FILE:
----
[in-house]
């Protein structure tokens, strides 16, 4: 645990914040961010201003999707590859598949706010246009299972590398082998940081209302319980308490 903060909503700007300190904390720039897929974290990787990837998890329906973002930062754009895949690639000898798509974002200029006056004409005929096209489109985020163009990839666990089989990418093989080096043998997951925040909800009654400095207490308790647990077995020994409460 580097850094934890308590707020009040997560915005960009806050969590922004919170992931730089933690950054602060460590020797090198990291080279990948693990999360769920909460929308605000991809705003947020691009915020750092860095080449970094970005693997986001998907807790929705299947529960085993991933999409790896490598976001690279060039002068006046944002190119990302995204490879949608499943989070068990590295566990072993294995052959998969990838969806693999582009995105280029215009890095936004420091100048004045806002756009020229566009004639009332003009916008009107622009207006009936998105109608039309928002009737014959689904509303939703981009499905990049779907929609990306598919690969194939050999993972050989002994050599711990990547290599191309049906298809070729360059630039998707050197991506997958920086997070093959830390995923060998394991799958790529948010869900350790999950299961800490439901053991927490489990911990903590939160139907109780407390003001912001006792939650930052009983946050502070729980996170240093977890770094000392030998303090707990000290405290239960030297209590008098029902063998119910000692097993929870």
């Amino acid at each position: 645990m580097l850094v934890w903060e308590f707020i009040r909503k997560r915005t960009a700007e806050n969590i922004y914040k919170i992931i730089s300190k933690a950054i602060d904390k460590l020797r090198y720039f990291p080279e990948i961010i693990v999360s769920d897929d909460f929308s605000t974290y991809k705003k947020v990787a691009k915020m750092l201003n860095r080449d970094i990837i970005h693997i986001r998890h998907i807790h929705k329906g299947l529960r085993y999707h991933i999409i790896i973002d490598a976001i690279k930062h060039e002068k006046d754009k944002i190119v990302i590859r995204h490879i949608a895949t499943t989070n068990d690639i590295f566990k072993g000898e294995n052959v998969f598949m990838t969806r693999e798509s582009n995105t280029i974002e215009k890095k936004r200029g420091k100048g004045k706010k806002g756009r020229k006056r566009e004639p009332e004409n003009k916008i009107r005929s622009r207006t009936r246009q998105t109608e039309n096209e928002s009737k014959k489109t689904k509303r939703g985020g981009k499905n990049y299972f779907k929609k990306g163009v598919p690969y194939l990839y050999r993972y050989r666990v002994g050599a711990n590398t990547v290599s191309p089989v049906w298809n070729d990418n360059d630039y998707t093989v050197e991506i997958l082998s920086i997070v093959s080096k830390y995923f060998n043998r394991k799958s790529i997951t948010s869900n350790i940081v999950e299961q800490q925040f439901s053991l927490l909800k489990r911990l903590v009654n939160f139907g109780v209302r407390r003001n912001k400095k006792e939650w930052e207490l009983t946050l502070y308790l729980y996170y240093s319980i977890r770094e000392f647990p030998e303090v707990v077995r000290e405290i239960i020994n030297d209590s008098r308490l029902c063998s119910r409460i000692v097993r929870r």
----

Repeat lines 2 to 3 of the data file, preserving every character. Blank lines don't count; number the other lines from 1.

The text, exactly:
């Protein structure tokens, strides 16, 4: 645990914040961010201003999707590859598949706010246009299972590398082998940081209302319980308490 903060909503700007300190904390720039897929974290990787990837998890329906973002930062754009895949690639000898798509974002200029006056004409005929096209489109985020163009990839666990089989990418093989080096043998997951925040909800009654400095207490308790647990077995020994409460 580097850094934890308590707020009040997560915005960009806050969590922004919170992931730089933690950054602060460590020797090198990291080279990948693990999360769920909460929308605000991809705003947020691009915020750092860095080449970094970005693997986001998907807790929705299947529960085993991933999409790896490598976001690279060039002068006046944002190119990302995204490879949608499943989070068990590295566990072993294995052959998969990838969806693999582009995105280029215009890095936004420091100048004045806002756009020229566009004639009332003009916008009107622009207006009936998105109608039309928002009737014959689904509303939703981009499905990049779907929609990306598919690969194939050999993972050989002994050599711990990547290599191309049906298809070729360059630039998707050197991506997958920086997070093959830390995923060998394991799958790529948010869900350790999950299961800490439901053991927490489990911990903590939160139907109780407390003001912001006792939650930052009983946050502070729980996170240093977890770094000392030998303090707990000290405290239960030297209590008098029902063998119910000692097993929870």
């Amino acid at each position: 645990m580097l850094v934890w903060e308590f707020i009040r909503k997560r915005t960009a700007e806050n969590i922004y914040k919170i992931i730089s300190k933690a950054i602060d904390k460590l020797r090198y720039f990291p080279e990948i961010i693990v999360s769920d897929d909460f929308s605000t974290y991809k705003k947020v990787a691009k915020m750092l201003n860095r080449d970094i990837i970005h693997i986001r998890h998907i807790h929705k329906g299947l529960r085993y999707h991933i999409i790896i973002d490598a976001i690279k930062h060039e002068k006046d754009k944002i190119v990302i590859r995204h490879i949608a895949t499943t989070n068990d690639i590295f566990k072993g000898e294995n052959v998969f598949m990838t969806r693999e798509s582009n995105t280029i974002e215009k890095k936004r200029g420091k100048g004045k706010k806002g756009r020229k006056r566009e004639p009332e004409n003009k916008i009107r005929s622009r207006t009936r246009q998105t109608e039309n096209e928002s009737k014959k489109t689904k509303r939703g985020g981009k499905n990049y299972f779907k929609k990306g163009v598919p690969y194939l990839y050999r993972y050989r666990v002994g050599a711990n590398t990547v290599s191309p089989v049906w298809n070729d990418n360059d630039y998707t093989v050197e991506i997958l082998s920086i997070v093959s080096k830390y995923f060998n043998r394991k799958s790529i997951t948010s869900n350790i940081v999950e299961q800490q925040f439901s053991l927490l909800k489990r911990l903590v009654n939160f139907g109780v209302r407390r003001n912001k400095k006792e939650w930052e207490l009983t946050l502070y308790l729980y996170y240093s319980i977890r770094e000392f647990p030998e303090v707990v077995r000290e405290i239960i020994n030297d209590s008098r308490l029902c063998s119910r409460i000692v097993r929870r």